Wessanen hit by exceptionals but confident of turnaround

Royal Wessanen, the Dutch wellness foods producer, had a turbulent
year in 2003, with results shifting from profit to loss. But the
company claims that moderate growth in Europe and the restructuring
of its US operations will have a positive impact on 2004 sales

Net sales for the year fell by 14.7 per cent to €2.4 billion, down from €2.8 billion the previous year due to the loss of a number of important contracts and the sale of the Leerdammer cheese business to Fromageries Bel in late 2002.

Meanwhile, operating profits plummeted from €125 million in 2002 to losses of €51.2 million in 2003, due mainly to exceptional losses of €57.1 million. These exceptionals came almost entirely from the Tree of Life NA unit - perennially the weakest unit for Wessanen - and related to a number of different items.

The write off of the ERP (Enterprise Resource Planning) computer system alone accounted for €28 million of this total, but at least allows the company to draw a line under the troublesome system which it introduced in 2002 to supposedly facilitate operations.

"After a computer analysis in the second quarter of 2003 we decided that we would write off the ERP software that had been causing us difficulty since its introduction in 2002. Wessanen has dealt with the problem and expects no further negative impact on forthcoming quarters,"​ said Wessanen's communication manager Alttla Van Stee.

An investigation of Wessanen's accounting practices, instigated after a €14 million adjustment to the balance sheet in the second quarter, cost the group a further €5.5 million, while costs related to Operation Phoenix, the new restructuring programme which has already led to the loss of 300 jobs in the US, reached €28 million.

The cancellation of an agreement with health food retailer Wild Oats in October took its toll on TOL NA sales and profits, as did the loss of two other contracts, with supermarket chains Albertson's and HEB.

The loss of a contract to supply GNC stores also affected business at TOL Europe, as did a price war in the retail market but this was offset by the consolidation of the Natudis business, a Dutch health foods distributor, following the increase of Wessanen's stake from 41 to 70 per cent in January 2003.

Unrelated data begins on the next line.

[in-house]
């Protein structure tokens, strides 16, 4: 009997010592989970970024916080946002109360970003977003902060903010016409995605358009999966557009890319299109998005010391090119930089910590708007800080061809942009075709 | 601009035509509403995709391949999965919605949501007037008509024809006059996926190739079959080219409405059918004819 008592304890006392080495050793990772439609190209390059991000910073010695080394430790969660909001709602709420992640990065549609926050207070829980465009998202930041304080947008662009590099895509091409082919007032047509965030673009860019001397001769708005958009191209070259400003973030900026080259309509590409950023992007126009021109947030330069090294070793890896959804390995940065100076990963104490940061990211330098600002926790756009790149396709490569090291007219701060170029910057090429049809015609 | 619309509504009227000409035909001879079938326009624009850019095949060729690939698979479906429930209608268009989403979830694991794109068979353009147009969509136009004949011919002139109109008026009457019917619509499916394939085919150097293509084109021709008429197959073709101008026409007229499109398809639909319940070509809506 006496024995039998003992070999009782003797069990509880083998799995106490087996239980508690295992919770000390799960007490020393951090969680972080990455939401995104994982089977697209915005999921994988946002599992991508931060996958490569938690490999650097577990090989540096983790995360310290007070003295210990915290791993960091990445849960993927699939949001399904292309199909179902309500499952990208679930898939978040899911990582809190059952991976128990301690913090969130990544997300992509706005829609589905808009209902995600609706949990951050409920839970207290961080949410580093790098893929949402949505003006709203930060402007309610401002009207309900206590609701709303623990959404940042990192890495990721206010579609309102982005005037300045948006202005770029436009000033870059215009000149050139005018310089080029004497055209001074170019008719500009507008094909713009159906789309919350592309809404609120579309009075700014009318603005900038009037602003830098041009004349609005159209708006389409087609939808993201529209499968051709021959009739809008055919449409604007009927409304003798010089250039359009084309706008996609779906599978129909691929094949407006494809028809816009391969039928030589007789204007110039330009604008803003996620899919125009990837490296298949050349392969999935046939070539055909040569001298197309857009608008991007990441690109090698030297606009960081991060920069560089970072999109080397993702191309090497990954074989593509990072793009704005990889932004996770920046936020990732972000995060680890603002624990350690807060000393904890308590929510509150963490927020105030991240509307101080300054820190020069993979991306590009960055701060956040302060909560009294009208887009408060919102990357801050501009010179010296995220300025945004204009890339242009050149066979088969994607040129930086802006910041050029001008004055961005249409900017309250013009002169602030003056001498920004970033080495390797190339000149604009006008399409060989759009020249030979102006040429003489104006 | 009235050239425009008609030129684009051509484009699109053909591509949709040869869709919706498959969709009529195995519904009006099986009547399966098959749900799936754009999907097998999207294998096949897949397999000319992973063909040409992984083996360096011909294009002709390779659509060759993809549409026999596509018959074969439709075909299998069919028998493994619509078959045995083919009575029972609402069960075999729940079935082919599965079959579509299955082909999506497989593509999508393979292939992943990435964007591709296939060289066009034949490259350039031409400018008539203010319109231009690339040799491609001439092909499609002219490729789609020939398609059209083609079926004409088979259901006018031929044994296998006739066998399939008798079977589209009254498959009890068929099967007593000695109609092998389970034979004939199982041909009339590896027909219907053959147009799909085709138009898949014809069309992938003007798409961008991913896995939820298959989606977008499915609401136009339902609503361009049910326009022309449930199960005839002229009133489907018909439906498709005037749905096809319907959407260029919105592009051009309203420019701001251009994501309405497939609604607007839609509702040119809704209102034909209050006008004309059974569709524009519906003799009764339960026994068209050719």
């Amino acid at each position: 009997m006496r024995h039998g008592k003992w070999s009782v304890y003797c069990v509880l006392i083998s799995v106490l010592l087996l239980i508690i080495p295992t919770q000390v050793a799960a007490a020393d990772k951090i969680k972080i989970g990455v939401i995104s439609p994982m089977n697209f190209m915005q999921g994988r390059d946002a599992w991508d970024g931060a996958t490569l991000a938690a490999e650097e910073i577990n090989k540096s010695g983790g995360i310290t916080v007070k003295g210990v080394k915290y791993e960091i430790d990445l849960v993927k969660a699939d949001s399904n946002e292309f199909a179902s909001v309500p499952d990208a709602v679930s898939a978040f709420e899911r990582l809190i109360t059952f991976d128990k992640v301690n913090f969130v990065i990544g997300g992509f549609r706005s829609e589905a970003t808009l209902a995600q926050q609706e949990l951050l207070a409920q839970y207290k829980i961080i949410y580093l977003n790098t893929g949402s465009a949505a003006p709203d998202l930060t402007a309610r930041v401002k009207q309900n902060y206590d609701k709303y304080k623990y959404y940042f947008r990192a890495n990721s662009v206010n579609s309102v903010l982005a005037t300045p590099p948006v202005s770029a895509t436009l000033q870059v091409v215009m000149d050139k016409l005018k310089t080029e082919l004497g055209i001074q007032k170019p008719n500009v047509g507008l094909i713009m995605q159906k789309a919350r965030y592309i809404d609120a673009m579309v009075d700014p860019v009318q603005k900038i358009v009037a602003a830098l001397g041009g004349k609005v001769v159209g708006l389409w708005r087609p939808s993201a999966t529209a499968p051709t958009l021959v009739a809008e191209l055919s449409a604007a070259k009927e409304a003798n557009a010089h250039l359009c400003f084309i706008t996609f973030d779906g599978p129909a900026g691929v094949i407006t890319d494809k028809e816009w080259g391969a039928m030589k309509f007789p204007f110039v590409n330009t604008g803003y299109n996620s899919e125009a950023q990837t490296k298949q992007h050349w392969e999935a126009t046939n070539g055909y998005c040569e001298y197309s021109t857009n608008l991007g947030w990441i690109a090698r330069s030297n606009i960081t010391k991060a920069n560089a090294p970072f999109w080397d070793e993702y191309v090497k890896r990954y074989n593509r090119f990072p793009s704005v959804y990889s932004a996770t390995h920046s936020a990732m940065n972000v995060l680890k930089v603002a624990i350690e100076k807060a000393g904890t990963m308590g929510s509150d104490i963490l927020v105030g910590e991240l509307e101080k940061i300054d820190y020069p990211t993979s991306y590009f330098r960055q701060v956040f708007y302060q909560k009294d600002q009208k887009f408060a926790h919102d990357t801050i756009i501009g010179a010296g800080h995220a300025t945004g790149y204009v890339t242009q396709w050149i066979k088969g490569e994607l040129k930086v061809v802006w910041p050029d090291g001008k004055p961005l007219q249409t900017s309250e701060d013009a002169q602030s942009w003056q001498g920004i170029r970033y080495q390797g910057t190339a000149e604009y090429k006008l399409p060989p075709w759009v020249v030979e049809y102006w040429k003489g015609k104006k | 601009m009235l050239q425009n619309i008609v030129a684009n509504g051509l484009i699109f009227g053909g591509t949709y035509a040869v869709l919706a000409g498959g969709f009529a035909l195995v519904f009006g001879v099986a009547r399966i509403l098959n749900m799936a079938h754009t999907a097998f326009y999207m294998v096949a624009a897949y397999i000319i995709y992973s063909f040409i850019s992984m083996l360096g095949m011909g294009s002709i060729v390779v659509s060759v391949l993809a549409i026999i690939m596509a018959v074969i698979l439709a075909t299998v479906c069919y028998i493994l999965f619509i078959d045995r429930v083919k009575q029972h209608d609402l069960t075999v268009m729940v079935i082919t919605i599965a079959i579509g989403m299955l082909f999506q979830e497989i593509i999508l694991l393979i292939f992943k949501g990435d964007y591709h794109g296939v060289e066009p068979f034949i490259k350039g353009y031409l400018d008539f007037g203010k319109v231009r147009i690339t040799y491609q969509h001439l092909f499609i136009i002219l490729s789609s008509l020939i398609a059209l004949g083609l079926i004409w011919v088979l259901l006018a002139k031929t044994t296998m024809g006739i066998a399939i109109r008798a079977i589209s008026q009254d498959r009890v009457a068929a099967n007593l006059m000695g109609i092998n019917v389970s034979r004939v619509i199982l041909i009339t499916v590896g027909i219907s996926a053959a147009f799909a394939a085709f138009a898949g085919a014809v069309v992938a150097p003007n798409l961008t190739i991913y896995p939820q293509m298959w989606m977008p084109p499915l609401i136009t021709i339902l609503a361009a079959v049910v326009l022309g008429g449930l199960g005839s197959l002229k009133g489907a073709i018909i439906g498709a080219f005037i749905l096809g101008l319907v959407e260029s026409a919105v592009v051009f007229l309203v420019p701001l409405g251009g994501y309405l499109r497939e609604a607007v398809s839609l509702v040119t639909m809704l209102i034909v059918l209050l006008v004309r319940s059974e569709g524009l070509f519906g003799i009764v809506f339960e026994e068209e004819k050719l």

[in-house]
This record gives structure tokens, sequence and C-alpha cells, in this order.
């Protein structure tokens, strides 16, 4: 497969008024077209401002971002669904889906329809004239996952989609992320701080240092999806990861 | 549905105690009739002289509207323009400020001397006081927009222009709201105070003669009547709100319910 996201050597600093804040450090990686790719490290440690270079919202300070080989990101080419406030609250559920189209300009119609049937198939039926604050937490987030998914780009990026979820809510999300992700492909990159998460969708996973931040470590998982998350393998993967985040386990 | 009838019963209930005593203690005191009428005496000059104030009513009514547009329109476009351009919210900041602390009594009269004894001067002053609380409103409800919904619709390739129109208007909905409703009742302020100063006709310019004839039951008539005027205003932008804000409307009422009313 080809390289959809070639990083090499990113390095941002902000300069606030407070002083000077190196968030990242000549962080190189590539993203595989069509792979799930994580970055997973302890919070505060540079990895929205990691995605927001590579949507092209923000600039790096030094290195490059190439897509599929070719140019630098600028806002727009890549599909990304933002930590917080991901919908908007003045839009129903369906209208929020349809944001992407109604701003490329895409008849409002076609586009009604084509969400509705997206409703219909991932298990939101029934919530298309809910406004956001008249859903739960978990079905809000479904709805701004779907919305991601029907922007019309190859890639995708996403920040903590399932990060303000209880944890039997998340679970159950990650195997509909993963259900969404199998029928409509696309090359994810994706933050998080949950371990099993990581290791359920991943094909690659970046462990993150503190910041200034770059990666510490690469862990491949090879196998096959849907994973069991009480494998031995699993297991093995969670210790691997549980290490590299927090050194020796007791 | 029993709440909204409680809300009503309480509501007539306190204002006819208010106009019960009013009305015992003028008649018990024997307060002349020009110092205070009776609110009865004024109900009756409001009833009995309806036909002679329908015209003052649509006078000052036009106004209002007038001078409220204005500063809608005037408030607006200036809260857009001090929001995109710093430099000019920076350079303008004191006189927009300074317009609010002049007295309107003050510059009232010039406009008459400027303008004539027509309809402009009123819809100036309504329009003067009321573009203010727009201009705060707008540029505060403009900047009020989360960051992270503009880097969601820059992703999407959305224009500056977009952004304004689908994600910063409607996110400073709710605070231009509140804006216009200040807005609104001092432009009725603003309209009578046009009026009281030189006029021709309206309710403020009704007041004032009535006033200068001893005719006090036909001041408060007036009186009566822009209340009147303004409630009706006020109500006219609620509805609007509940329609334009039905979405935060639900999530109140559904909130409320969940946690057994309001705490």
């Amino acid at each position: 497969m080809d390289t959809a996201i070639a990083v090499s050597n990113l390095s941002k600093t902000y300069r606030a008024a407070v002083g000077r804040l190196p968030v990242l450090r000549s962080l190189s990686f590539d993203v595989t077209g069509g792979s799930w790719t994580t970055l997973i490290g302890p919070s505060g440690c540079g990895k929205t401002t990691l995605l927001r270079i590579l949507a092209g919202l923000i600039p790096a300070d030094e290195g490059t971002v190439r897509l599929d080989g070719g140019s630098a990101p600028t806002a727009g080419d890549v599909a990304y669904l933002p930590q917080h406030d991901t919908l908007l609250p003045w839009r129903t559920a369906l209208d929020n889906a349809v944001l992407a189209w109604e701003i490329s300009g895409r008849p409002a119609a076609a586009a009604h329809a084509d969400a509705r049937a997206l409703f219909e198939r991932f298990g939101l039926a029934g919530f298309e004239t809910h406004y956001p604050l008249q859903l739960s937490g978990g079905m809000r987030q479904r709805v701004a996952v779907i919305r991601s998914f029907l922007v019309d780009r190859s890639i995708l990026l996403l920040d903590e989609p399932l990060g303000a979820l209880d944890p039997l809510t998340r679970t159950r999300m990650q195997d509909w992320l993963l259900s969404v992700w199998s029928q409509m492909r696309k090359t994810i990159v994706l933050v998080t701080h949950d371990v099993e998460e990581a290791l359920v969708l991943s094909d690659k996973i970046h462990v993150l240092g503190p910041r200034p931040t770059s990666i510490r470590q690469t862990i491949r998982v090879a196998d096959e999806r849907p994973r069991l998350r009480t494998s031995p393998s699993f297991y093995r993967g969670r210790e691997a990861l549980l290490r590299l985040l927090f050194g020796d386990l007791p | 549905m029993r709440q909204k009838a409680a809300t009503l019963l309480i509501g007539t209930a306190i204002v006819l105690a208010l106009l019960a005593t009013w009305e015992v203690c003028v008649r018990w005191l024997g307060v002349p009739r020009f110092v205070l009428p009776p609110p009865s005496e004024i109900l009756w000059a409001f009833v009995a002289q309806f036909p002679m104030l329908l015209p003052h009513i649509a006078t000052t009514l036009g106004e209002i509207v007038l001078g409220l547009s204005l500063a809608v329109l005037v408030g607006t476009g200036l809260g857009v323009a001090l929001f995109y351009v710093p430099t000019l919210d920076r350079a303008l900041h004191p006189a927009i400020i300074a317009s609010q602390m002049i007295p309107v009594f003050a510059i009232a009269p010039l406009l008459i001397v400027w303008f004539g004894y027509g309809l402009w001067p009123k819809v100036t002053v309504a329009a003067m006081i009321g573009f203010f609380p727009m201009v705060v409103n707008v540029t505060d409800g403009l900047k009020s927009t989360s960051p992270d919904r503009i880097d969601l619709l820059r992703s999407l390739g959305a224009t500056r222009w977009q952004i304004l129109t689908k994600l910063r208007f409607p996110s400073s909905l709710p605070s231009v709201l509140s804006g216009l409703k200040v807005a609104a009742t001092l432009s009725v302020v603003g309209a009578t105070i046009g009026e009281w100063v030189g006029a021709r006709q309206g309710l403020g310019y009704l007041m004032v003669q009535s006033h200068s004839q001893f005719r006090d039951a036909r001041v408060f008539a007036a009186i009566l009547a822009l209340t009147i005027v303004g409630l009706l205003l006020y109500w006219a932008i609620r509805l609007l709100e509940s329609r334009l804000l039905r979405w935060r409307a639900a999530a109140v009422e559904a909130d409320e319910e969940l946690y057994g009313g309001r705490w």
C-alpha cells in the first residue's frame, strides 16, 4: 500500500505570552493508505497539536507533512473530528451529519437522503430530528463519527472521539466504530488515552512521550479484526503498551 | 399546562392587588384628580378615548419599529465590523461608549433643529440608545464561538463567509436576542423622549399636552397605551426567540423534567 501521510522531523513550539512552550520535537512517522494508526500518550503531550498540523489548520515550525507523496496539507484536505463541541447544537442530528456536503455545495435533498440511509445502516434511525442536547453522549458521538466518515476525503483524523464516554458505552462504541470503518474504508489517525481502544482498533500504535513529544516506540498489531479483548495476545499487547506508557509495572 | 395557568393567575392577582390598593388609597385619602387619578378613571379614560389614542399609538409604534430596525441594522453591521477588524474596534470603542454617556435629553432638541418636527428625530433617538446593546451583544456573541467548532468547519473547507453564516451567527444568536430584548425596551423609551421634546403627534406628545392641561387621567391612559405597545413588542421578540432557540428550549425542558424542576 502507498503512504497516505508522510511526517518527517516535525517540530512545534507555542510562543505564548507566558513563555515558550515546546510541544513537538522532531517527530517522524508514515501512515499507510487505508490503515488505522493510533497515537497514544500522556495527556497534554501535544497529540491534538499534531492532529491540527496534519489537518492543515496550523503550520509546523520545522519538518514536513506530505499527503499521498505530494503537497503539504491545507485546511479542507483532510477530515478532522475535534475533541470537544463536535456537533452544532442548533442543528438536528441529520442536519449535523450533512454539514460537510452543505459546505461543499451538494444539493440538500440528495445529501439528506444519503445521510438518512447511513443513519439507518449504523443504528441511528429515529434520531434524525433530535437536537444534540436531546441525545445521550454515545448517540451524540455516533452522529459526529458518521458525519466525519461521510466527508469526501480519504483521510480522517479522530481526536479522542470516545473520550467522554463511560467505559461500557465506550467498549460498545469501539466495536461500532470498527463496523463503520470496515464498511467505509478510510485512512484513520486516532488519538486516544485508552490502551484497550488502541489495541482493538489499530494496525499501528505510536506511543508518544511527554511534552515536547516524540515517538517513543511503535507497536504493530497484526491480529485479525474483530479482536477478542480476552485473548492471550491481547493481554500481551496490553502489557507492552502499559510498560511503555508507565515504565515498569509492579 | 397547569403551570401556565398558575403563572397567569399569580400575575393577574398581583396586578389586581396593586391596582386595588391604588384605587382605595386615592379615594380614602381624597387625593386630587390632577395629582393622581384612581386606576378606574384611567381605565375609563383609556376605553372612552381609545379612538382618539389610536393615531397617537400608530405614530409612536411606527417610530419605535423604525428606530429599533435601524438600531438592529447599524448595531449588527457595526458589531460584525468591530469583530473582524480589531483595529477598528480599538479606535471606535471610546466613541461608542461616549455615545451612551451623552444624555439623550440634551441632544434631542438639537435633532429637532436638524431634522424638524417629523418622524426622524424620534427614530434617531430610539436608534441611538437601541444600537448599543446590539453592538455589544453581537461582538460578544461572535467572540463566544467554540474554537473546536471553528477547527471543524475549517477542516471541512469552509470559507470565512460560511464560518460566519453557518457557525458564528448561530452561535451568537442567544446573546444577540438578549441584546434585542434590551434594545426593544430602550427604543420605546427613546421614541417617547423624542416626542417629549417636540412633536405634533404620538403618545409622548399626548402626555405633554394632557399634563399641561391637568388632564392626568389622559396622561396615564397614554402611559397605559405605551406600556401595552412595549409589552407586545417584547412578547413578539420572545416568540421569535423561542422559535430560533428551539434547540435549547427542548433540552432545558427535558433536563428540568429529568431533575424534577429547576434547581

Wessanen has been struggling to keep its head above water for several years now, but last year's launch of Operation Phoenix has left it confident that the worst is now behind it - notwithstanding the less-than-sparkling 2003 performance.

Operation Phoenix is designed to help Wessanen​ generate over €100 million in annualised cost savings by the end of 2004, but this will do little to improve its performance unless it can get to grips with improving the nuts and bolts of its business.

The first indication that new chief executive Ad Veenhof understands this necessity came late last year, when he told​ Wessanen shareholders that the company would focus increasingly on strengthening its position in the health and wellness market, one with particularly strong growth prospects.

To acheive this, Wessanen will focus on creating a strong brand identity for its products, expanding its presence in both the US and European health food markets, reducing costs through better use of its supply chain, introducing more health food products, including a premium range, and improving the quality of service at its specialist store operations to improve competitiveness, Veenhof said.

Wessanen's branded business, which includes products such as Bjorg, Gayelord Hauser and Tartex, as well as Tree of Life, is now expected to account for 50 per cent of total sales by 2007.

The more pressing concern, however, is a return to profitability in 2004, and the company said that the effects of Operation Phoenix - and "the re-establishment of high-quality business processes and optimal service levels"​ at TOL NA (the very least its customers should expect and a reflection of just how badly the US arm has been managed in recent years) - should at least ensure that this occurs.

Related topics Suppliers

Related news

Follow us


View more